• Hahnbee Choi

What The Fluff!

Updated: Oct 13

Whole prey tends to be less popular in the raw feeding world as it is usually harder to source and is definitely not for the faint of heart. But whole prey is a great addition to a fresh food diet as it adds variety, fiber, enrichment, and more!


Now let's dive into the raw side of whole prey!




What Is "Whole Prey"?

"Whole prey" is just that...the whole prey or the whole intact animal. And by intact, I mean intact as in what the animal would look like if it was freshly killed (see image above). The animal fed includes the fur/feathers, head, feet, intestines, etc.


I would like to take a moment to emphasize that feeding whole prey does not mean feeding a live animal to your pet. It is feeding an already deceased animal. Live feeding is NOT whole prey feeding. Animals that are used as whole prey should be humanely killed before feeding.



The Benefits

Since whole prey includes the skin, fur, blood, organs, and more in one neatly wrapped animal bento box body. This means those small prey animals such as rabbits and quail count as a whole balanced meal! Smaller whole prey animals pretty much meet all the NRC guidelines except iodine (kelp) and vitamin E (depends on the quality). And the nutrients not found in whole prey can be balanced over time.





Feeding whole prey also gives your animal excess to ALL the organs in the body not just 2 at a time like the traditional DIY diet. This means brain, eyes, liver, kidneys, pancreas, ovaries or testicles, spleen, and thymus! That is a whole world of variety and nutrients compared to just 2 organs. This does not mean that feeding only 2 organs at a time is bad but just highlights the variety that whole prey gives!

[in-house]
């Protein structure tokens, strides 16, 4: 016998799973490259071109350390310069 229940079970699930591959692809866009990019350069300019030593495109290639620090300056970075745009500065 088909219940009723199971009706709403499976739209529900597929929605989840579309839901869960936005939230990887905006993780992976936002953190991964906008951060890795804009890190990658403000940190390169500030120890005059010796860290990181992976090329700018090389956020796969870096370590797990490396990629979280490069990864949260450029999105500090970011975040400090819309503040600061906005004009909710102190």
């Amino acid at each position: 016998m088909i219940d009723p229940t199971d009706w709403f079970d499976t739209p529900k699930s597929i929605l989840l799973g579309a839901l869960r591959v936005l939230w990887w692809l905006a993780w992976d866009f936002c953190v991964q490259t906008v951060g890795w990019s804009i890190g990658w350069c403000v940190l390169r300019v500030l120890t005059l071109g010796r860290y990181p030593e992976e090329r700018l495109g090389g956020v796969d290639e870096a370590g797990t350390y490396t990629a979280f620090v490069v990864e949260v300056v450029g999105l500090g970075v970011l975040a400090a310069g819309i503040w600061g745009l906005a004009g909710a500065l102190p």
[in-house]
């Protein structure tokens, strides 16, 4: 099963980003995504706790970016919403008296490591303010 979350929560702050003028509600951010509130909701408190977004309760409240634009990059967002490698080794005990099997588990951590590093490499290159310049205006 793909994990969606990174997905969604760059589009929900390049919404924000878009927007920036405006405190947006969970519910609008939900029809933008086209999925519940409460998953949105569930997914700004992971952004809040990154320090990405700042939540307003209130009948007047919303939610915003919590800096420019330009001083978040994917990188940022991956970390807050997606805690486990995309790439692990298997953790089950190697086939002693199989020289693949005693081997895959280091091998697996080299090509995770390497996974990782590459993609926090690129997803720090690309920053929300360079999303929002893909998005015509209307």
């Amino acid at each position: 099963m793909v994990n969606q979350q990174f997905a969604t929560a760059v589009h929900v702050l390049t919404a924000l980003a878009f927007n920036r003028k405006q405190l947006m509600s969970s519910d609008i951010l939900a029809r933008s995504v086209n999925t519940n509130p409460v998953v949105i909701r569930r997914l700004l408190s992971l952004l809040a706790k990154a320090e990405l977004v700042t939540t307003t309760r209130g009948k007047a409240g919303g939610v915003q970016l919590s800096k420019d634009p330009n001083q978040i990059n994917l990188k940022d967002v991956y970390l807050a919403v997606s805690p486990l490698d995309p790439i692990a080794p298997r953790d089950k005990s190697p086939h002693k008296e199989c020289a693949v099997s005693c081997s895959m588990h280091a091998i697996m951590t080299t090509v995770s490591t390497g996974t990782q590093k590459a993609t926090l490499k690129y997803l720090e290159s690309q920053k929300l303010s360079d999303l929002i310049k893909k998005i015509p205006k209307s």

Additionally, whole prey is a great source of fiber due to the fur and feathers! Since the fur and feathers are intact, they are allowed to travel through the dog's GI tract and act as a pipe cleaner cleaning out the intestinal tract, which aids in overall gut health, as well as bulking the stool.





I wanted to touch on the topic that fur & feathers are a reliable bioavailable source of manganese. I scorched the web high and low to find reliable sources but there are honest none and just a lot of anecdotal evidence to whether or not fur and feathers have bioavailable manganese. It's not so much a question of the presence of manganese but the bioavailability of the mineral. From what I have gathered, fur and feathers are very high in β-keratins. Keratin resists digestion for example, which is why cats cough up hairballs. Basically, fur and feathers are digestive enzyme proof and the nutrients in the fur &. feathers will not be broken down and absorbed. While fur and feathers cannot be broken down... wild carnivores must have been getting their manganese requirements somehow, right? As they were definitely not fishing, boiling, and eating blue mussels. But this just shows how much more we have to learn and explore and that mother nature has a beautiful and mysterious way of working. But as of now, foods best fed for manganese are blue-lipped mussels are tripe since we know how much manganese is in these foods.


Finally, probably my favorite benefit to feed whole prey is enrichment! The "feel-good" hormones oxytocin & serotonin is released when dogs chew, chomp, and tear on whole prey. And the motion of tearing and ripping flesh also helps floss your dog's pearly whites! Dogs will often "play: with the whole prey sometimes which provides great mental stimulation. Whole prey is a great mental enrichment tool just by itself!